A review of Neil Gaiman’s “The Ocean at the End of the Lane.” This review first appeared on E. Branden Hart’s website, Audience of Shadows.

When I was 13 or 14, my dad and I drove to a comic book store in Dallas where Neil Gaiman was signing books. At the time, Mr. Gaiman was perhaps best known for his riveting biography of British rock band Duran Duran and a little comic he was writing called “Sandman.” At some point, I’ll write another post about why “Sandman” is one of the most important things that anybody did in the 20th century, but for the purposes of this post, you just need to know that when my dad and I went to the signing, I had brought my copy of Sandman #18: A Dream of a Thousand Cats.

At the time, it was the only Sandman story I’d ever read, but I’d read it dozens of times. It is a magical story, and it changed not only the way I looked at my relationship with animals, but the way I looked at writing in general. Not used to being in the presence of celebrity, I nervously approached the table where Mr. Gaiman was signing and handed him my book.

“Hi there,” he said as he took the comic from me. “Oh, I do like this story. So, do you like cats?”

I scrunched up my nose. “No, I hate cats,” I said with no small amount of disgust. “I like dogs. But this is a really good story.”

He smiled, uncapped his gold paint pen, placed two small gold dots on the eyes of the cat on the cover and signed his name below. He handed the book back to me, said, “Keep reading,” and then turned to my father, who had brought his own copy of issue #19: the World Fantasy Award-winning “A Midsummer Night’s Dream.”

On our way home that night, my dad started chuckling to himself. When I asked him what was so funny, he said, “I can’t believe you told Neil Gaiman you hate cats. He loves cats.”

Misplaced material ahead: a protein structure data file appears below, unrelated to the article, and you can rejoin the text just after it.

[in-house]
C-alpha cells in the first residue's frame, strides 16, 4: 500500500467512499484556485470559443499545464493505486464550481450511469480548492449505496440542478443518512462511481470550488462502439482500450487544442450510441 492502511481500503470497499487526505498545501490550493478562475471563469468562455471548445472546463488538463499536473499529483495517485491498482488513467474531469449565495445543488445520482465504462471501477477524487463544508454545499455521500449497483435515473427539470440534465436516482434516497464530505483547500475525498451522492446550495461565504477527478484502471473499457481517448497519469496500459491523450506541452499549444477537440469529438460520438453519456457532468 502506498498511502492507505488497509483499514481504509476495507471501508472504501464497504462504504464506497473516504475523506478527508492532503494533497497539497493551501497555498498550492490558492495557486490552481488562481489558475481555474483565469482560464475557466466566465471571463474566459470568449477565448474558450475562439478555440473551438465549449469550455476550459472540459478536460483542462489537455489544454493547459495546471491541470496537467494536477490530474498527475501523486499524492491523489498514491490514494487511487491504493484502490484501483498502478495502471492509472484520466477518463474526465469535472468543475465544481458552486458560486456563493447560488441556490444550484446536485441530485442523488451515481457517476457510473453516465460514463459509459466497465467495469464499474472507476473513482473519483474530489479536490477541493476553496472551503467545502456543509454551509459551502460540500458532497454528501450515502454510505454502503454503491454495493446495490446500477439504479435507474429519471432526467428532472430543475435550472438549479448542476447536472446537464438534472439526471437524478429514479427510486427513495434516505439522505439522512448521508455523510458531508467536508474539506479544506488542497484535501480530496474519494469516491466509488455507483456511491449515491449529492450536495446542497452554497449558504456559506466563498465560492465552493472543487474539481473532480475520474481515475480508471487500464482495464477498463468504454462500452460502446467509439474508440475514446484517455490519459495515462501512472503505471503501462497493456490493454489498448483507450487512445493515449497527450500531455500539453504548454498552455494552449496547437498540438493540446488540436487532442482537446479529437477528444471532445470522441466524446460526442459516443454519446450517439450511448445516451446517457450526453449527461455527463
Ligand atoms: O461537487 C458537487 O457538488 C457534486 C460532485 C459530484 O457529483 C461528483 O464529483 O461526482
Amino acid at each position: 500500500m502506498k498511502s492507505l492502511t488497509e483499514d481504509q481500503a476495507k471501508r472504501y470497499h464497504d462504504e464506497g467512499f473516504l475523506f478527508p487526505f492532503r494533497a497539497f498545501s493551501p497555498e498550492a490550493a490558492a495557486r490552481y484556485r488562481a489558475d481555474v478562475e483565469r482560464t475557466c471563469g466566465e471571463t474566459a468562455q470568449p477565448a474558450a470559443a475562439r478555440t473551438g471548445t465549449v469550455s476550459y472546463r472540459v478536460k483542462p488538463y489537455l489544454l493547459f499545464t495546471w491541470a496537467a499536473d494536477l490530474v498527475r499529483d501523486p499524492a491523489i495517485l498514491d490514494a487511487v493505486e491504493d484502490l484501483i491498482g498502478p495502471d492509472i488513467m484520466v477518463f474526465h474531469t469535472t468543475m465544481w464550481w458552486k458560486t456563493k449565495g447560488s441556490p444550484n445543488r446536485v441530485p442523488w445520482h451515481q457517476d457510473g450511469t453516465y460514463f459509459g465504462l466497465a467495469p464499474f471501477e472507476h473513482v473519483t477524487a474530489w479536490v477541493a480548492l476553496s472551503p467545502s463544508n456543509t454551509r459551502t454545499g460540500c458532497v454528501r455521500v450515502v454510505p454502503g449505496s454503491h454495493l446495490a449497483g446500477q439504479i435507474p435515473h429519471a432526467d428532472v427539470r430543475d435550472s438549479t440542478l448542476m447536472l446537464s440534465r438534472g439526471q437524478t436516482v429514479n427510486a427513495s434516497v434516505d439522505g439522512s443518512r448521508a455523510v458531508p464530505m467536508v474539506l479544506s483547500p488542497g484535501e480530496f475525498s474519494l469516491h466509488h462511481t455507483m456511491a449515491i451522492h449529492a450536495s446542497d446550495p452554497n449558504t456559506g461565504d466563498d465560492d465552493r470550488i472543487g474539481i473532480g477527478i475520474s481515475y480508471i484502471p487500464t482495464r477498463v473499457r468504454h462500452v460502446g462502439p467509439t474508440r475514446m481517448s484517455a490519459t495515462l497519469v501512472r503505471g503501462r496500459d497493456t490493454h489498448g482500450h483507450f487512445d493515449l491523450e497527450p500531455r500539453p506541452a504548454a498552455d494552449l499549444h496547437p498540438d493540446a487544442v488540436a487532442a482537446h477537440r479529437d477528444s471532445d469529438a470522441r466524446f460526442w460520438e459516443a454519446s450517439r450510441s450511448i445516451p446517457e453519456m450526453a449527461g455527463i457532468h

Fortunately, I understand that Mr. Gaiman has since come around to the joy of canine companionship, but what hasn’t changed is his ability to write compelling, magical fiction that makes you long for things that don’t exist—or, in the case of his new novel, “The Ocean at the End of the Lane,” things that you’ve forgotten.

“The Ocean at the End of the Lane,” published by William Morrow (an imprint of Harper Collins), is, at its heart, a eulogy for the loss of youth. In the story, the nameless narrator goes back to his childhood neighborhood and finds himself at the house of a strange trio of women—a house where he knows something important and significant happened to him as a child. The story unfolds as he sits by the “ocean,” which is a small pond in the middle of a field, and remembers.

I’m not going to tell you what he remembers. It’s standard Gaiman fare—there’s magic, and evil, and a protagonist who doesn’t really understand it all, and a hero who has to make a sacrifice. And while those aspects of the story are great and I loved them, they aren’t what’s most important.

What’s most important—and the whole point of the book—is that it makes you mourn for your own lost childhood. I’m not talking about the loss of innocence in the traditional sense: this isn’t a story about someone losing their virginity, or finding out that the world is a shitty place after all, or facing the fact that they aren’t going to be able to realize their dreams. This is a story about forgetting, and how sometimes the worst thing about growing up isn’t that we lose the magic of childhood—it’s that we forget that magic entirely.

When I finished the novel, I didn’t know how to feel. Part of me wanted to be happy, to be hopeful that things would turn out okay for the characters. But if I’m honest with myself, the book doesn’t end on a hopeful note at all. Without revealing anything about the plot, I can say that the novel begs the question: what is a memory worth? And what is the value of something if you forget that it ever happened? Not the most hopeful of questions—but interesting questions to ponder nonetheless.

Did I enjoy the novel? Absolutely. “The Ocean at the End of the Lane” is a wonderful fairy tale, and I would recommend it to anyone who has enjoyed Mr. Gaiman’s previous work. Despite the somewhat bleak philosophical implications, it is a very enjoyable novel that is also very much about friendship and the mystery of childhood. But it also forces you to face the fact, whether you like it or not, that some of the most magical moments in your own childhood might be lost to you forever. Which, at the end of the day, should compel all of us to create magical moments as adults—something that’s sometimes easier said than done.